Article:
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Russian Novel

I watched from a window
as kids careened through the yard,
playing games whose rules I didn’t get.
Parents stood around in knots of conversation,
drinking beer from the cooler, or wine
in plastic cups. Potato chips were crushed
into the lawn. Was it July 4th?
I was helping my friend in the kitchen—
slicing carrots and celery, organizing
mustard and relish and ketchup—
when she wiped her hands on her apron
and gave me a push. Enough, she said.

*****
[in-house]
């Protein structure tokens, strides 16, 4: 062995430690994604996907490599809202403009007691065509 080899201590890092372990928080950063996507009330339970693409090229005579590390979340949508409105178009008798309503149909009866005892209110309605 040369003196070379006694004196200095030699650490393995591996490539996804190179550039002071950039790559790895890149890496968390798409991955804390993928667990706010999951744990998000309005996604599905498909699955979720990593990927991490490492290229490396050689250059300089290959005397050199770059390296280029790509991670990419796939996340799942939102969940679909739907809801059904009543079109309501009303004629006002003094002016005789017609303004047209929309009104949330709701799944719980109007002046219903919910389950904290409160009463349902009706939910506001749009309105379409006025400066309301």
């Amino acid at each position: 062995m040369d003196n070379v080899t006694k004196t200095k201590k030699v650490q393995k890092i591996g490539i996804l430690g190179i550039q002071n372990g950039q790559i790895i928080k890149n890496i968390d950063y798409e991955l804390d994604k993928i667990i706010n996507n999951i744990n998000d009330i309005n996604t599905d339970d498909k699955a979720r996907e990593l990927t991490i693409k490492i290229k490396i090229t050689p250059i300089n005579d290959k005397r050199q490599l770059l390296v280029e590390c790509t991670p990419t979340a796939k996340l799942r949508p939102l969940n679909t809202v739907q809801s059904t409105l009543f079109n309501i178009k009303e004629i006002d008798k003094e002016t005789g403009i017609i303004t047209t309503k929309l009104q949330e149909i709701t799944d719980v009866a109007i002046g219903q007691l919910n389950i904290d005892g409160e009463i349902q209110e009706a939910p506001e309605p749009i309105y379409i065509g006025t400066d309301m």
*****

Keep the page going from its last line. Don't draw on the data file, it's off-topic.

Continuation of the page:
Go on outside with the others.
I saw her husband just laying coals
for the fire—he would die in two years,
but that was a distant future
we knew nothing about. It was an hour,
at least, till dinner. An hour.
I topped off my wine
and went—quietly, so she wouldn’t notice—
to the study, where I settled in the blue armchair.
I took my Modern Library Anna Karenina
from the diaper bag and entered again
her world—love abandoned for passion,
love abandoned for death. Later
they sent my son to find me.
Mommy, Mommy, he cried,
tugging my arm.



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